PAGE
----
18. What design principles are a part of your interface, which you think users will notice or like? • Visibility • Feedback • Constraints • Consistency • “Affordances” • Some attribute of your system gives clues on how to use it – • like a area of the screen looks like a button  Left - IWC Skeleton Watch – too much Visibility? See See Sec 1.6.3, pp. 29-33, in the ID book for more ideas.

  19. Which of the four interaction types did you use, and why did you believe this was a good choice, based on the problem space? • Instructing • The users issue the instructions • Conversing • Like a phone call • Manipulating • Like drawing in Photoshop • Exploring • Like 3D worlds, or Googling Which one? See Sec 2.3.4 in the ID book for more ideas.

  20. What aspects of cognition will predominate in user activity? • All the things your users will do – in their heads – as they use your system. • Describing this – the core of your “mental model.” • Try to describe “what they will think” in terms you can compare to what they say as they use it. See Sec 3.2 in the ID book for more ideas.

  21. How do aspects of Norman's mental model apply? • Sec 3.3 has a bunch of these formal models. • I just picked one for you to try out. • Norman says users go through 7 stages of an activity: • Establish a goal • Form an intention • Specify an action sequence • Execute an action • Perceive the system state • Evaluate the system state with respect to the goals and intentions See Sec 3.3.2. in the ID book for more ideas.

  22. Ease of use: How readily you believe they will be able to work with your system, with minimal help. What mistakes do you think they will make, if any? • This really is a bunch of topics in the ID book, like: • How efficient or effective to use • Easy to learn • Easy to remember • Fun • Not ambiguous • Try to guess about this ahead of time, in your model. • The users will try out your system during the interviews. • This will give you ideas for improvements. See Sec 1.6.1 in the ID book for more ideas.

  23. Finding diverse users to study – easy or hard? • How often do you interact with people who are really different from you in ways you didn’t expect, as you’re doing your projects? • If they are other engineering students, they may be way more like you than your users will be. • Same problem occurs in industry – getting other developers to look at your interfaces, say. If they like them, are they ok? • Where else can you find usersfor this study? Hey – check out this new help feature I added!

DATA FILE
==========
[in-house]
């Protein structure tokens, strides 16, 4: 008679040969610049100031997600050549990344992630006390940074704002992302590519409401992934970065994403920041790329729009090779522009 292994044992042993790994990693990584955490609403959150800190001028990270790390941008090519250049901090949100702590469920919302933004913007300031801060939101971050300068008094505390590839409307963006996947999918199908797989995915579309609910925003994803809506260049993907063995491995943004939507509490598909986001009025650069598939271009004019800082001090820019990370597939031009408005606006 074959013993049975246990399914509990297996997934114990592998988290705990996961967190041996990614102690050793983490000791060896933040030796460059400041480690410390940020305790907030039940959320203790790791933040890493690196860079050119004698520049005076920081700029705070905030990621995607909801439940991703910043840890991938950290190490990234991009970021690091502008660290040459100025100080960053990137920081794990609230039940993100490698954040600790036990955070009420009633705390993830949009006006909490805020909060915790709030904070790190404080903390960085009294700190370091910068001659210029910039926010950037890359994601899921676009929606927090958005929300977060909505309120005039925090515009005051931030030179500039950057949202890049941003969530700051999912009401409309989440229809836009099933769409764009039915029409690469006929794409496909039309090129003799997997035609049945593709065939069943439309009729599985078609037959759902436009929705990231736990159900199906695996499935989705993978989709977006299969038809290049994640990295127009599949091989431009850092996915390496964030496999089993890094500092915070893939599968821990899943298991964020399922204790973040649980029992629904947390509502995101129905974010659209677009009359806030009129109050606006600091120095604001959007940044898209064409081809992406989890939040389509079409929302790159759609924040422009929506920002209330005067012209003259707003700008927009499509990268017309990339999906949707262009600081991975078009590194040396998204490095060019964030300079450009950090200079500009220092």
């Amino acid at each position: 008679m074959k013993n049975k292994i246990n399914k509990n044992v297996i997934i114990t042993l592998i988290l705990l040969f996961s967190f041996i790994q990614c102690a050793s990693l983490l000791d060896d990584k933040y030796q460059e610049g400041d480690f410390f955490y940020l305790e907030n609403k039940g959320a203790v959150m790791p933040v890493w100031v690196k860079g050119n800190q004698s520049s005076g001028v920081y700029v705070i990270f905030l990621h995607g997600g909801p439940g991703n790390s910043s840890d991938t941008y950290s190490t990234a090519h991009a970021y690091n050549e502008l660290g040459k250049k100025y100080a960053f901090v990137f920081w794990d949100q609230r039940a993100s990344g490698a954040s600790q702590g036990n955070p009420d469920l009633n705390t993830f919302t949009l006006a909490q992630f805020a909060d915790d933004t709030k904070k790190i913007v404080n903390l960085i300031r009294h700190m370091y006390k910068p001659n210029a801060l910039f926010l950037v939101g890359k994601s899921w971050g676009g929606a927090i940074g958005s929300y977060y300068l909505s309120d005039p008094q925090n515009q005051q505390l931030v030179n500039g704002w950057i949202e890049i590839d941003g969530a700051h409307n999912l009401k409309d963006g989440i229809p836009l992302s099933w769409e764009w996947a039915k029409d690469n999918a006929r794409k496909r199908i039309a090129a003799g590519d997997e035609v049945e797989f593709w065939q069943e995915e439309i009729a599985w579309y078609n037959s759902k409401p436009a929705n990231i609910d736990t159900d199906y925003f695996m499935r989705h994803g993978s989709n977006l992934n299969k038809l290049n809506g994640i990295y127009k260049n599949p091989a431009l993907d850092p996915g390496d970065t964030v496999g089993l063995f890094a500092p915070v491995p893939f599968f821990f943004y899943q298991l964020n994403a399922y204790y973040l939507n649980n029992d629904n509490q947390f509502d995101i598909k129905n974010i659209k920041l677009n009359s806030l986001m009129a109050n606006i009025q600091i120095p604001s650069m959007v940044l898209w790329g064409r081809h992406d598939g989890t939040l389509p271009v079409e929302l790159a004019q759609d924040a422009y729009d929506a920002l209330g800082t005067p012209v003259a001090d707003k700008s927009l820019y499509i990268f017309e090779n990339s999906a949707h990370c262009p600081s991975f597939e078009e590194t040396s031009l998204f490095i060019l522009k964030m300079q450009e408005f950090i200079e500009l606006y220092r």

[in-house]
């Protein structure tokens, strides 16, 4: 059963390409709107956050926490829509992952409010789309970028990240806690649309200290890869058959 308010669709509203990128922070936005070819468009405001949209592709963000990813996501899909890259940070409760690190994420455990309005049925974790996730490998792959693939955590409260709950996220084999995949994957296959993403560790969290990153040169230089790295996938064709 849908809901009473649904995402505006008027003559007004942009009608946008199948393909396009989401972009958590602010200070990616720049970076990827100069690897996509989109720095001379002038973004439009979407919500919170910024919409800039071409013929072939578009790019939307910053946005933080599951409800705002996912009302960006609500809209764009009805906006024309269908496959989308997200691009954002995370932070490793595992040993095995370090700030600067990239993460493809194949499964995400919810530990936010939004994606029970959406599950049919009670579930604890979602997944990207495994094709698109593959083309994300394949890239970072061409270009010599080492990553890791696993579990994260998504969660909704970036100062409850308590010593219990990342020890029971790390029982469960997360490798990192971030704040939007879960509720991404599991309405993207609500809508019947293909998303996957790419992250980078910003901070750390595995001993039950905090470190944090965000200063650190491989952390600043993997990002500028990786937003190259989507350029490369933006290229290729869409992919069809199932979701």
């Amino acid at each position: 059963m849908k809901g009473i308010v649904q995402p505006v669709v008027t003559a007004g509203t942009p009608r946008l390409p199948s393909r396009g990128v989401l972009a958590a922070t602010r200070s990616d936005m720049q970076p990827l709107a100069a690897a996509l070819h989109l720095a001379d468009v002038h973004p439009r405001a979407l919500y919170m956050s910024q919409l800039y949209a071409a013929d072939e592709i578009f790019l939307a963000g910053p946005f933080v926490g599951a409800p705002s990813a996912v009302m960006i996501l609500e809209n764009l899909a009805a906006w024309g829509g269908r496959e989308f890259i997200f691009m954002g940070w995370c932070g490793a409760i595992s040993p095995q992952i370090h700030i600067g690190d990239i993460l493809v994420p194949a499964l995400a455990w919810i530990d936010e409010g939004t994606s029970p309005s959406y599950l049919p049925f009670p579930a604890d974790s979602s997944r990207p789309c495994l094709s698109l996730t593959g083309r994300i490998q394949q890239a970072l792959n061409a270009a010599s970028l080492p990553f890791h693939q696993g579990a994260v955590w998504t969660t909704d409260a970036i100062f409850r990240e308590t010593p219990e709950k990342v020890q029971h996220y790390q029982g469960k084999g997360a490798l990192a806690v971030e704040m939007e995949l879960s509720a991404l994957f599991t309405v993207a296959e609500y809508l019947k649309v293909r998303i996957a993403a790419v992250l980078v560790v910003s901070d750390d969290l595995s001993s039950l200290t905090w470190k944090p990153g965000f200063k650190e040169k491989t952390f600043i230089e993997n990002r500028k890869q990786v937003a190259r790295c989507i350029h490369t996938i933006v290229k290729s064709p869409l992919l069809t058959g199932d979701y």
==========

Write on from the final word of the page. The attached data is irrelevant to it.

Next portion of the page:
24. How common is the problem of diverse users in industry? Most of you will create products for a wide audience, e.g., Rose CSSE alums are working at: • Writing compilers for Green Hills Software • Users are all systems people, but from many different countries • Writing desktop aids for people with disabilities, for Microsoft • Users have a huge range of special needs • Product-managing aircraft control software for Rockwell Collins • The cultures of the aircraft companies who build the planes, and of the people who fly on their planes, is crucial 2 levels of users to consider, in this case!

  25. Picking the last of these… • Rockwell Collins offshores some testing to China. This involves interacting with groups of Chinese software engineers as colleagues. • How are these Chinese people different from you, in terms of their values? • Could any of those differences affect how you work together? • Could they affect how you would model Chinese testers as users?

  26. Some examples

  27. It’s also a boundary problem… • The people actually writing the code don’t get out enough, in most organizations, to interact with their users. • Why is that?

  28. So… • Please find a good system for this study (if it’s not your current project), and • See how many different groups of users you can represent in studying their mental models. A handheld device like Kindle, maybe? An ISU student, for comparison, maybe?